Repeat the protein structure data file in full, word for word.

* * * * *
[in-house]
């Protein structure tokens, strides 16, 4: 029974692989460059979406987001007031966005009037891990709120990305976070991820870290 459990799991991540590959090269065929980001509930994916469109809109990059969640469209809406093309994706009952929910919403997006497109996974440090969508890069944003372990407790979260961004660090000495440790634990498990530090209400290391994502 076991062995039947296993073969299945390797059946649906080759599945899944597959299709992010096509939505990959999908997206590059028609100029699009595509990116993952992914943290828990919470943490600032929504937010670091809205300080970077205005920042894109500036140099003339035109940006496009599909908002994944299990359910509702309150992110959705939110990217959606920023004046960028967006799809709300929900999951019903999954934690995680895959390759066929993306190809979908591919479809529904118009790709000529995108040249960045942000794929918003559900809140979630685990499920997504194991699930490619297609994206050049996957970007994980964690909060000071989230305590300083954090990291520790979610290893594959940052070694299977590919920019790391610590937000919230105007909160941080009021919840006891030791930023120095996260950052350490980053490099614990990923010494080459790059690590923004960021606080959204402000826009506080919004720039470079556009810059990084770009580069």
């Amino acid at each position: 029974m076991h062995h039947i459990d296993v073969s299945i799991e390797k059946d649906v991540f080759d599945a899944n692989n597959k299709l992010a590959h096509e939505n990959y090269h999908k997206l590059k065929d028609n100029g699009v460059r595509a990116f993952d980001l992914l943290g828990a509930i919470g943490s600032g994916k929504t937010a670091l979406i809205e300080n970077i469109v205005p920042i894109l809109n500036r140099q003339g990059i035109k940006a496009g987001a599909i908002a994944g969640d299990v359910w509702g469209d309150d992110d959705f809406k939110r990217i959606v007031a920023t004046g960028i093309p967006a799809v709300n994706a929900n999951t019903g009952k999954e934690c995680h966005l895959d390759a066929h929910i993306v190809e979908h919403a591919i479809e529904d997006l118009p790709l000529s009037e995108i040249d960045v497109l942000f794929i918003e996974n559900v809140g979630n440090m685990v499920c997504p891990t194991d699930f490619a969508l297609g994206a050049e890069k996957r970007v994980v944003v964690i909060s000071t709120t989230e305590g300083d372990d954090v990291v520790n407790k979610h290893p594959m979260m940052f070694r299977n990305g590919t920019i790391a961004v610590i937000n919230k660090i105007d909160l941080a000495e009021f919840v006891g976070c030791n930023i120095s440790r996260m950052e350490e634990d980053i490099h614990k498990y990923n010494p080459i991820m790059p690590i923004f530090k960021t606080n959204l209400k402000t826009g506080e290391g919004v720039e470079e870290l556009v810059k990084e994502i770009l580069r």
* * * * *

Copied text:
[in-house]
């Protein structure tokens, strides 16, 4: 029974692989460059979406987001007031966005009037891990709120990305976070991820870290 459990799991991540590959090269065929980001509930994916469109809109990059969640469209809406093309994706009952929910919403997006497109996974440090969508890069944003372990407790979260961004660090000495440790634990498990530090209400290391994502 076991062995039947296993073969299945390797059946649906080759599945899944597959299709992010096509939505990959999908997206590059028609100029699009595509990116993952992914943290828990919470943490600032929504937010670091809205300080970077205005920042894109500036140099003339035109940006496009599909908002994944299990359910509702309150992110959705939110990217959606920023004046960028967006799809709300929900999951019903999954934690995680895959390759066929993306190809979908591919479809529904118009790709000529995108040249960045942000794929918003559900809140979630685990499920997504194991699930490619297609994206050049996957970007994980964690909060000071989230305590300083954090990291520790979610290893594959940052070694299977590919920019790391610590937000919230105007909160941080009021919840006891030791930023120095996260950052350490980053490099614990990923010494080459790059690590923004960021606080959204402000826009506080919004720039470079556009810059990084770009580069």
């Amino acid at each position: 029974m076991h062995h039947i459990d296993v073969s299945i799991e390797k059946d649906v991540f080759d599945a899944n692989n597959k299709l992010a590959h096509e939505n990959y090269h999908k997206l590059k065929d028609n100029g699009v460059r595509a990116f993952d980001l992914l943290g828990a509930i919470g943490s600032g994916k929504t937010a670091l979406i809205e300080n970077i469109v205005p920042i894109l809109n500036r140099q003339g990059i035109k940006a496009g987001a599909i908002a994944g969640d299990v359910w509702g469209d309150d992110d959705f809406k939110r990217i959606v007031a920023t004046g960028i093309p967006a799809v709300n994706a929900n999951t019903g009952k999954e934690c995680h966005l895959d390759a066929h929910i993306v190809e979908h919403a591919i479809e529904d997006l118009p790709l000529s009037e995108i040249d960045v497109l942000f794929i918003e996974n559900v809140g979630n440090m685990v499920c997504p891990t194991d699930f490619a969508l297609g994206a050049e890069k996957r970007v994980v944003v964690i909060s000071t709120t989230e305590g300083d372990d954090v990291v520790n407790k979610h290893p594959m979260m940052f070694r299977n990305g590919t920019i790391a961004v610590i937000n919230k660090i105007d909160l941080a000495e009021f919840v006891g976070c030791n930023i120095s440790r996260m950052e350490e634990d980053i490099h614990k498990y990923n010494p080459i991820m790059p690590i923004f530090k960021t606080n959204l209400k402000t826009g506080e290391g919004v720039e470079e870290l556009v810059k990084e994502i770009l580069r």